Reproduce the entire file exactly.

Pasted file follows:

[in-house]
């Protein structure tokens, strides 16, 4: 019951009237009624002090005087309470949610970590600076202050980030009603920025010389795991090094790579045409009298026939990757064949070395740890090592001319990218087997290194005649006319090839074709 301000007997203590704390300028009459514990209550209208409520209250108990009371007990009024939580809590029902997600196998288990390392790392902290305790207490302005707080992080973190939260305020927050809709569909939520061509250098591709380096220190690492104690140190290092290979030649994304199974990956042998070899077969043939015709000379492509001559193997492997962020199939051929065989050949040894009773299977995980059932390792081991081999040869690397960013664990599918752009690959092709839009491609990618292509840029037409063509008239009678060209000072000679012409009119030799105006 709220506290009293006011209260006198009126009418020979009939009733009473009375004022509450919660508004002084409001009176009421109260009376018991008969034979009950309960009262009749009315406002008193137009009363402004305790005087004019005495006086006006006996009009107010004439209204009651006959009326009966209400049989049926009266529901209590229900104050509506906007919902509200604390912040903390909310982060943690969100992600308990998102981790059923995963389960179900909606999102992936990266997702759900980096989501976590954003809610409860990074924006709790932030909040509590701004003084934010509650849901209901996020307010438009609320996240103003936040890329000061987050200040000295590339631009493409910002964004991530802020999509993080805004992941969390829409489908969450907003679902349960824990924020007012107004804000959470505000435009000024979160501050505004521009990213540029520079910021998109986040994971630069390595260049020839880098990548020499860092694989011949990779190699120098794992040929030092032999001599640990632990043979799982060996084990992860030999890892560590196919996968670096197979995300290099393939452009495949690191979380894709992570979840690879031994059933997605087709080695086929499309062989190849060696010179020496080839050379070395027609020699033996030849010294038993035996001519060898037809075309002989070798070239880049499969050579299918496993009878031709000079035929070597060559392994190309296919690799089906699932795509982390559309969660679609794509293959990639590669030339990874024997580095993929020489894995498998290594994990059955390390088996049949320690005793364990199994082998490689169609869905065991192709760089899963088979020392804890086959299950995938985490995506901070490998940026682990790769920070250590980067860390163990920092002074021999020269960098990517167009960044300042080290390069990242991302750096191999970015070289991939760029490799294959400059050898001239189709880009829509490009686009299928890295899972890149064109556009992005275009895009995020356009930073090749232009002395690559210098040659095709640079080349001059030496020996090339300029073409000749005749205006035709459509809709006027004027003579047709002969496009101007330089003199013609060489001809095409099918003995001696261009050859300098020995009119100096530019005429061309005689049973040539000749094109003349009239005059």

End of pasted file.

[in-house]
């Protein structure tokens, strides 16, 4: 019951009237009624002090005087309470949610970590600076202050980030009603920025010389795991090094790579045409009298026939990757064949070395740890090592001319990218087997290194005649006319090839074709 301000007997203590704390300028009459514990209550209208409520209250108990009371007990009024939580809590029902997600196998288990390392790392902290305790207490302005707080992080973190939260305020927050809709569909939520061509250098591709380096220190690492104690140190290092290979030649994304199974990956042998070899077969043939015709000379492509001559193997492997962020199939051929065989050949040894009773299977995980059932390792081991081999040869690397960013664990599918752009690959092709839009491609990618292509840029037409063509008239009678060209000072000679012409009119030799105006 709220506290009293006011209260006198009126009418020979009939009733009473009375004022509450919660508004002084409001009176009421109260009376018991008969034979009950309960009262009749009315406002008193137009009363402004305790005087004019005495006086006006006996009009107010004439209204009651006959009326009966209400049989049926009266529901209590229900104050509506906007919902509200604390912040903390909310982060943690969100992600308990998102981790059923995963389960179900909606999102992936990266997702759900980096989501976590954003809610409860990074924006709790932030909040509590701004003084934010509650849901209901996020307010438009609320996240103003936040890329000061987050200040000295590339631009493409910002964004991530802020999509993080805004992941969390829409489908969450907003679902349960824990924020007012107004804000959470505000435009000024979160501050505004521009990213540029520079910021998109986040994971630069390595260049020839880098990548020499860092694989011949990779190699120098794992040929030092032999001599640990632990043979799982060996084990992860030999890892560590196919996968670096197979995300290099393939452009495949690191979380894709992570979840690879031994059933997605087709080695086929499309062989190849060696010179020496080839050379070395027609020699033996030849010294038993035996001519060898037809075309002989070798070239880049499969050579299918496993009878031709000079035929070597060559392994190309296919690799089906699932795509982390559309969660679609794509293959990639590669030339990874024997580095993929020489894995498998290594994990059955390390088996049949320690005793364990199994082998490689169609869905065991192709760089899963088979020392804890086959299950995938985490995506901070490998940026682990790769920070250590980067860390163990920092002074021999020269960098990517167009960044300042080290390069990242991302750096191999970015070289991939760029490799294959400059050898001239189709880009829509490009686009299928890295899972890149064109556009992005275009895009995020356009930073090749232009002395690559210098040659095709640079080349001059030496020996090339300029073409000749005749205006035709459509809709006027004027003579047709002969496009101007330089003199013609060489001809095409099918003995001696261009050859300098020995009119100096530019005429061309005689049973040539000749094109003349009239005059």